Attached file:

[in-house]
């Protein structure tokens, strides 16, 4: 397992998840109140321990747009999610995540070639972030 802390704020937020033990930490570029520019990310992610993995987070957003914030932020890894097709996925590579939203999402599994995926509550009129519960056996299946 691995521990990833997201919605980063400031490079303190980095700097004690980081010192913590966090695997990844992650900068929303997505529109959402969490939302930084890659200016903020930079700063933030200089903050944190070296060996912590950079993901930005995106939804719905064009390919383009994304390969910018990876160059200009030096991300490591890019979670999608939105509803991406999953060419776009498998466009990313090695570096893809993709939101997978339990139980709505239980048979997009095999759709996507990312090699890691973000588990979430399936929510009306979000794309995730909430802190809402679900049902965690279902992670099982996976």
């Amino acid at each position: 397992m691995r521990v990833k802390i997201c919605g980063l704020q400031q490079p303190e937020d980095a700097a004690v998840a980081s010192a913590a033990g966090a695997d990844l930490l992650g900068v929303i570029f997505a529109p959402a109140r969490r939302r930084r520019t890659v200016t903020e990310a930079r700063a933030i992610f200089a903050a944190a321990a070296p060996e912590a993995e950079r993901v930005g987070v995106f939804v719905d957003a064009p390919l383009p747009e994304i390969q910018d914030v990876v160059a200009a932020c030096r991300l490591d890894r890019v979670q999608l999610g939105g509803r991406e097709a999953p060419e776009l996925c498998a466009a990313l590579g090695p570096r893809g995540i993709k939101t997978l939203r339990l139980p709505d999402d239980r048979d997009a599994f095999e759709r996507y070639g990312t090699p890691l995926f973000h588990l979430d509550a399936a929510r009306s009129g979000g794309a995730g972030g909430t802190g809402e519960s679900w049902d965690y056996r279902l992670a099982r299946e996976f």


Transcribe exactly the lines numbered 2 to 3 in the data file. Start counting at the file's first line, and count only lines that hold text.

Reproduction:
């Protein structure tokens, strides 16, 4: 397992998840109140321990747009999610995540070639972030 802390704020937020033990930490570029520019990310992610993995987070957003914030932020890894097709996925590579939203999402599994995926509550009129519960056996299946 691995521990990833997201919605980063400031490079303190980095700097004690980081010192913590966090695997990844992650900068929303997505529109959402969490939302930084890659200016903020930079700063933030200089903050944190070296060996912590950079993901930005995106939804719905064009390919383009994304390969910018990876160059200009030096991300490591890019979670999608939105509803991406999953060419776009498998466009990313090695570096893809993709939101997978339990139980709505239980048979997009095999759709996507990312090699890691973000588990979430399936929510009306979000794309995730909430802190809402679900049902965690279902992670099982996976």
């Amino acid at each position: 397992m691995r521990v990833k802390i997201c919605g980063l704020q400031q490079p303190e937020d980095a700097a004690v998840a980081s010192a913590a033990g966090a695997d990844l930490l992650g900068v929303i570029f997505a529109p959402a109140r969490r939302r930084r520019t890659v200016t903020e990310a930079r700063a933030i992610f200089a903050a944190a321990a070296p060996e912590a993995e950079r993901v930005g987070v995106f939804v719905d957003a064009p390919l383009p747009e994304i390969q910018d914030v990876v160059a200009a932020c030096r991300l490591d890894r890019v979670q999608l999610g939105g509803r991406e097709a999953p060419e776009l996925c498998a466009a990313l590579g090695p570096r893809g995540i993709k939101t997978l939203r339990l139980p709505d999402d239980r048979d997009a599994f095999e759709r996507y070639g990312t090699p890691l995926f973000h588990l979430d509550a399936a929510r009306s009129g979000g794309a995730g972030g909430t802190g809402e519960s679900w049902d965690y056996r279902l992670a099982r299946e996976f």